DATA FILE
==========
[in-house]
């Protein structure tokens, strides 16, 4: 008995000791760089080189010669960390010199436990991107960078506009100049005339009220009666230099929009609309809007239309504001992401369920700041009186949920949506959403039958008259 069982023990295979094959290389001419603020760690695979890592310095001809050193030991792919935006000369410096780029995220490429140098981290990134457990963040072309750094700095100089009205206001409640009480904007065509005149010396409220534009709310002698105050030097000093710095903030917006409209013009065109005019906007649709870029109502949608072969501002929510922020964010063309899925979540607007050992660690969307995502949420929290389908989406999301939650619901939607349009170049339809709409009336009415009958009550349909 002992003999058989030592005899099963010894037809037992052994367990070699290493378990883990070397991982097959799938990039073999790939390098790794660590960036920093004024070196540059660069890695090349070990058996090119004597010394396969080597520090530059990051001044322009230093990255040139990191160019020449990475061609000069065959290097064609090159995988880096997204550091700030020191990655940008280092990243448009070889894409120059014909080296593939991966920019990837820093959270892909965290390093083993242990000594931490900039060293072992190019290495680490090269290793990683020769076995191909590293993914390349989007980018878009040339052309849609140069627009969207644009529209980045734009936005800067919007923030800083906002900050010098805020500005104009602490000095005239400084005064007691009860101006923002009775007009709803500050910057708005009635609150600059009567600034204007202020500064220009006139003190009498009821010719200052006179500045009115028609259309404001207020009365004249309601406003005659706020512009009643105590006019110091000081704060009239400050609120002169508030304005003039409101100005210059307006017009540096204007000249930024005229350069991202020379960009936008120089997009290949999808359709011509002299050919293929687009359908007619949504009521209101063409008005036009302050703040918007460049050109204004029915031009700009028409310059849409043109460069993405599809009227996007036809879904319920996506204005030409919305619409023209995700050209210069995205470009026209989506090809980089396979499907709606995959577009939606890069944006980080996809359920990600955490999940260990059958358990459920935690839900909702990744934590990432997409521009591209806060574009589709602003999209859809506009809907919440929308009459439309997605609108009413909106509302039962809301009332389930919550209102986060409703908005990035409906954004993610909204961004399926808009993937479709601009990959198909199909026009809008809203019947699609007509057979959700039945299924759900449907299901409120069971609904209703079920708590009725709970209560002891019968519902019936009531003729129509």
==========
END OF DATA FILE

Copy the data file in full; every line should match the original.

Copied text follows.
[in-house]
């Protein structure tokens, strides 16, 4: 008995000791760089080189010669960390010199436990991107960078506009100049005339009220009666230099929009609309809007239309504001992401369920700041009186949920949506959403039958008259 069982023990295979094959290389001419603020760690695979890592310095001809050193030991792919935006000369410096780029995220490429140098981290990134457990963040072309750094700095100089009205206001409640009480904007065509005149010396409220534009709310002698105050030097000093710095903030917006409209013009065109005019906007649709870029109502949608072969501002929510922020964010063309899925979540607007050992660690969307995502949420929290389908989406999301939650619901939607349009170049339809709409009336009415009958009550349909 002992003999058989030592005899099963010894037809037992052994367990070699290493378990883990070397991982097959799938990039073999790939390098790794660590960036920093004024070196540059660069890695090349070990058996090119004597010394396969080597520090530059990051001044322009230093990255040139990191160019020449990475061609000069065959290097064609090159995988880096997204550091700030020191990655940008280092990243448009070889894409120059014909080296593939991966920019990837820093959270892909965290390093083993242990000594931490900039060293072992190019290495680490090269290793990683020769076995191909590293993914390349989007980018878009040339052309849609140069627009969207644009529209980045734009936005800067919007923030800083906002900050010098805020500005104009602490000095005239400084005064007691009860101006923002009775007009709803500050910057708005009635609150600059009567600034204007202020500064220009006139003190009498009821010719200052006179500045009115028609259309404001207020009365004249309601406003005659706020512009009643105590006019110091000081704060009239400050609120002169508030304005003039409101100005210059307006017009540096204007000249930024005229350069991202020379960009936008120089997009290949999808359709011509002299050919293929687009359908007619949504009521209101063409008005036009302050703040918007460049050109204004029915031009700009028409310059849409043109460069993405599809009227996007036809879904319920996506204005030409919305619409023209995700050209210069995205470009026209989506090809980089396979499907709606995959577009939606890069944006980080996809359920990600955490999940260990059958358990459920935690839900909702990744934590990432997409521009591209806060574009589709602003999209859809506009809907919440929308009459439309997605609108009413909106509302039962809301009332389930919550209102986060409703908005990035409906954004993610909204961004399926808009993937479709601009990959198909199909026009809008809203019947699609007509057979959700039945299924759900449907299901409120069971609904209703079920708590009725709970209560002891019968519902019936009531003729129509």